Saskatoon’s Michael Linklater keeps his culture close at hand as he bounces around the globe. The Saskatoon basketball player, who is from the Thunderchild First Nation, will do this weekend what he’s done his whole life — take his long, braided hair onto the basketball court, and attack the hoop. Linklater — whose three-on-three basketball team is one of the world’s best as they head into this weekend’s FIBA 3×3 World Tour Masters tournament in downtown Saskatoon — doesn’t cut his hair.
Nolan Brudehl, shown during his 5-on-5 days with the U of S Huskies, has made a smooth transition to 3-on-3 basketball. Greg Pender / Saskatoon Star Phoenix There’ll be some travelling — of the basketball variety — in Saskatoon’s downtown core this weekend. The FIBA 3×3 World Tour Masters goes Saturday and Sunday at 4th Avenue. and 21st Street.
Derek Keenan says it will be “an interesting” summer for the National Lacrosse League — and, specifically, for his Saskatchewan Rush. An expansion draft is coming up next year, with two to four new teams expected to join the NLL. Keenan, the Rush head coach and general manager, knows he’ll lose several players. He’s already strategizing. There’s free agents to deal with, both on his team and others. There’s a first-round draft pick to ponder.
Muck Rack makes it simple to find people, tweets, or articles that mention any name, keyword, company, hashtag etc. We've compiled this guide to help you make the most of your search.
Selecting a term
Start searching tweets, articles from media outlets, articles mentioned in tweets, journalists'
names, titles and bios with some suggested searches:
Companies or Topics (e.g. iPhone, Microsoft)
Phrases (e.g. "cloud computing") — use quotes to keep the terms together
Twitter handles (e.g. @username) — returns those who have mentioned or replied to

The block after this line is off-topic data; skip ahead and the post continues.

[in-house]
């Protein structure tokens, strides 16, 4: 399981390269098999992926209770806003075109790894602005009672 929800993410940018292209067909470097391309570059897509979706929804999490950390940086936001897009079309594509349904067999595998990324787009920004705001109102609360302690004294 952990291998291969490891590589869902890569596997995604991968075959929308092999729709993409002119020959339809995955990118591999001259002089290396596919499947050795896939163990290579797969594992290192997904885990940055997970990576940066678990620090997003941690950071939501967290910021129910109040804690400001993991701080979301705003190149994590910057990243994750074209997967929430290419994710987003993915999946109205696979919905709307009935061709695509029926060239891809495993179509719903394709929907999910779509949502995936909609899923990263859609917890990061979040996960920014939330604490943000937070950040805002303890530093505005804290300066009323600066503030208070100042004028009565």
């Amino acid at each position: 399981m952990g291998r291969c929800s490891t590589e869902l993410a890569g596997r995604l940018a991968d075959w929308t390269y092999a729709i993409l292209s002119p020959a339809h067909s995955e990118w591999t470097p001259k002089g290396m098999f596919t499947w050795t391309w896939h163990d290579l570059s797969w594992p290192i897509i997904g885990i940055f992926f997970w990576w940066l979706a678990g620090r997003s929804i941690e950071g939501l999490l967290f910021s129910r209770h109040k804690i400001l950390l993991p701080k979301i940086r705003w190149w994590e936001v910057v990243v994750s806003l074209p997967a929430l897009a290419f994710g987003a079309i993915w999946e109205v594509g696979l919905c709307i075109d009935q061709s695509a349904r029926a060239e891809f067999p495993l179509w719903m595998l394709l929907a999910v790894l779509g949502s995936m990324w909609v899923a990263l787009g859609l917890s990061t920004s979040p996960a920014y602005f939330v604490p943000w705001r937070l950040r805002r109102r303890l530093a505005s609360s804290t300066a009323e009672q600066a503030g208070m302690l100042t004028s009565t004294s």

Names (e.g. "David Pogue")
Hashtags (e.g. #sxsw, #london2012)
Bio details (e.g. vegan, Olympics, father)
Muck Rack's Advanced Search allows for many boolean operators.
Find results that mention multiple specified terms, use AND or
+. For example, ensure each result contains both Elon Musk and Mark Zuckerberg by
searching Obama AND Romney or Obama + Romney.
Use the operators OR or , to broaden your search when you'd like either of
multiple terms to appear in results. (This is the default behavior of our search when no operators
are used.) For example, search for democrat OR republican to find results that refer to
Democrats and/or Republicans.
Use NOT or - to subtract results from your search. For
example, searching Disney will yield results about the Walt Disney Company as well as Walt Disney
World Resort. To exclude mentions of Disney World, search for Disney -World or Disney
When using one of these operators with a phrase, enclose it in quotation marks. For example, you can
find results about smartphones excluding Apple's iPhone 4S by searching smartphone -"iPhone
Exact case matching or punctuation
If you're searching for a brand name or keyword that relies on specific punctuation marks or capitalization, you can
find results that match your exact query by adding matchcase: before the keyword you're searching for, like matchcase:E*TRADE .
Use parentheses to separate multiple
boolean phrases. For example, to find journalists talking about having fun in Disney World or
Disneyland, search for ("disney world" OR disneyland) AND fun.
An asterisk can be used to search for any variation of a root word truncated by the asterisk. For example, searching for admin* will return results for administrator, administration, administer, administered, etc.
A near operator is an AND operator where you can control the distance between the words. You can vary the distance the near operation uses by adding a forward slash and number (between 0-99) such as strawberries NEAR/10 "whipped cream", which means the strawberries must exist within 10 words of "whipped cream".